By Camille Cox | Staff Writer
Social media creates, destroys and perpetuates trends each year. From Tide Pods to Rick and Morty dancing, the media — specifically the TikTok platform — has the power to influence thousands of individuals to participate in challenges, regardless of how dangerous they may be. The “Devious Lick” has taken the spot as the new trend for students on TikTok.
Jeff Foley, Hewitt Police Department officer and the school resource officer at Midway High School, said the trend started out with simple theft and vandalism at his school.
“Kids were going into the bathrooms at school and ripping soap dispensers and paper towel dispensers off the wall,” Foley said. “The whole point of it was to see what they could steal and what was the most outlandish thing they could steal.”
After stealing or vandalizing property from the school, students would upload a video to TikTok, hoping to gain followers and “clout” from the criminal act.
“I think that it is 100% for follows and likes on social media,” Foley said. “It’s all about popularity and clout, and if you can get the most likes and follows, then you’re the best.”
According to USA Today, TikTok is removing all content related to “Devious Licks,” but users have created a new hashtag — #dispicablelicks — to go around this.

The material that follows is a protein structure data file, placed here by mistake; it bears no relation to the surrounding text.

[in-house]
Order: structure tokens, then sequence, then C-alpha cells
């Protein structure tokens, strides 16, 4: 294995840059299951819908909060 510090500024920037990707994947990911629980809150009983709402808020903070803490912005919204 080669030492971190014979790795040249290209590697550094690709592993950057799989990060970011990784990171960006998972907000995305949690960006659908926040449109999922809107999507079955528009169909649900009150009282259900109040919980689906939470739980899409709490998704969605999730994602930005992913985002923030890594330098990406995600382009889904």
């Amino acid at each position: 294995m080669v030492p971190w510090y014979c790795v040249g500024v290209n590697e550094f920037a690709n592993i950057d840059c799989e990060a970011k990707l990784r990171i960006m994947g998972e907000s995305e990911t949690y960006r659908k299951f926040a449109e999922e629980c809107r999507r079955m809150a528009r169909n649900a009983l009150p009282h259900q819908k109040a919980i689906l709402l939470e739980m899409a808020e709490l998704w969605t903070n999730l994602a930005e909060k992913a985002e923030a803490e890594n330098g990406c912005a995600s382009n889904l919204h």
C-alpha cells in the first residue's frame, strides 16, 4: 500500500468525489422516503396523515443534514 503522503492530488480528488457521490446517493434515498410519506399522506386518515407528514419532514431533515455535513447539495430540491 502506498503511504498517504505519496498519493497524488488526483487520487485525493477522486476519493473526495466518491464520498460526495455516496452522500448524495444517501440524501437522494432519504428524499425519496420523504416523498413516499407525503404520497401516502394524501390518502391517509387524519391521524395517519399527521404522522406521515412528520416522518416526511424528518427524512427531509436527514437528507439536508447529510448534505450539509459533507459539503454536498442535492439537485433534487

Cierra Shipley, public information officer for the Waco Police Department, said she encourages community members to not partake in the criminal trend.
“No matter the likes, follows or laughs you get, no crime is worth committing for 10,000 likes on TikTok,” Shipley said.
The Waco Independent School District Police Department released a statement on Facebook addressing the trend, urging students and parents to take responsibility and not participate.
“Students, make no mistake, if you participate in this challenge and destroy any Waco ISD property, you will be held accountable,” the statement said. “If you want a challenge, I challenge each of you to do the right thing.”
While the stealing trend largely took place in September, a new trend has emerged for the month of October: slap a teacher. The Washington Post reported that schools across the nation have begun to see students slapping teachers as a result of the crazed media trend. According to the Post, Attorney General Merrick Garland ordered the FBI to address the spiked harassment against educators.
While high schools and middle schools across the nation battle violent and criminal trends in the classrooms, Foley said he doesn’t believe they will enter institutions of higher education.
“There is a maturity level that affects all of that, and when you get to the university level or community college level, a lot of the kids got other things to focus on than ‘Devious Licks’ and things like that,” Foley said.